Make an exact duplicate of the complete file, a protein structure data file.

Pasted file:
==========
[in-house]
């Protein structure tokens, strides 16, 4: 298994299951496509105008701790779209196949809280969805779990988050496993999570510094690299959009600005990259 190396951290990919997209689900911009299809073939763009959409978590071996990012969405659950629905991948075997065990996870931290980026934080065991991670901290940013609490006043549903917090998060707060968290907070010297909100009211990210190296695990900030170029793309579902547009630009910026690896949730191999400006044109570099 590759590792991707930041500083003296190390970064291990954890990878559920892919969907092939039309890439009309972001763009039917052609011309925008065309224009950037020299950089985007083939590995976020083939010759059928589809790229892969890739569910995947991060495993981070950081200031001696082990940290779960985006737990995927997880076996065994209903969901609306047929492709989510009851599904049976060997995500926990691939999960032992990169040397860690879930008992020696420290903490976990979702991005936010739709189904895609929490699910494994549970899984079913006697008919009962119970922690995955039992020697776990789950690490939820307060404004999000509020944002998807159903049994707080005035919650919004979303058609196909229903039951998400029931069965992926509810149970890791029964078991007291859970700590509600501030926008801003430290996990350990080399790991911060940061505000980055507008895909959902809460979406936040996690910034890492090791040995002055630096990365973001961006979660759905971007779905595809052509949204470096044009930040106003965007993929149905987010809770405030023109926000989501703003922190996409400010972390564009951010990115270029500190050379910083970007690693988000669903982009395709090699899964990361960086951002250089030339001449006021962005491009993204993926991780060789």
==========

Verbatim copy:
[in-house]
């Protein structure tokens, strides 16, 4: 298994299951496509105008701790779209196949809280969805779990988050496993999570510094690299959009600005990259 190396951290990919997209689900911009299809073939763009959409978590071996990012969405659950629905991948075997065990996870931290980026934080065991991670901290940013609490006043549903917090998060707060968290907070010297909100009211990210190296695990900030170029793309579902547009630009910026690896949730191999400006044109570099 590759590792991707930041500083003296190390970064291990954890990878559920892919969907092939039309890439009309972001763009039917052609011309925008065309224009950037020299950089985007083939590995976020083939010759059928589809790229892969890739569910995947991060495993981070950081200031001696082990940290779960985006737990995927997880076996065994209903969901609306047929492709989510009851599904049976060997995500926990691939999960032992990169040397860690879930008992020696420290903490976990979702991005936010739709189904895609929490699910494994549970899984079913006697008919009962119970922690995955039992020697776990789950690490939820307060404004999000509020944002998807159903049994707080005035919650919004979303058609196909229903039951998400029931069965992926509810149970890791029964078991007291859970700590509600501030926008801003430290996990350990080399790991911060940061505000980055507008895909959902809460979406936040996690910034890492090791040995002055630096990365973001961006979660759905971007779905595809052509949204470096044009930040106003965007993929149905987010809770405030023109926000989501703003922190996409400010972390564009951010990115270029500190050379910083970007690693988000669903982009395709090699899964990361960086951002250089030339001449006021962005491009993204993926991780060789």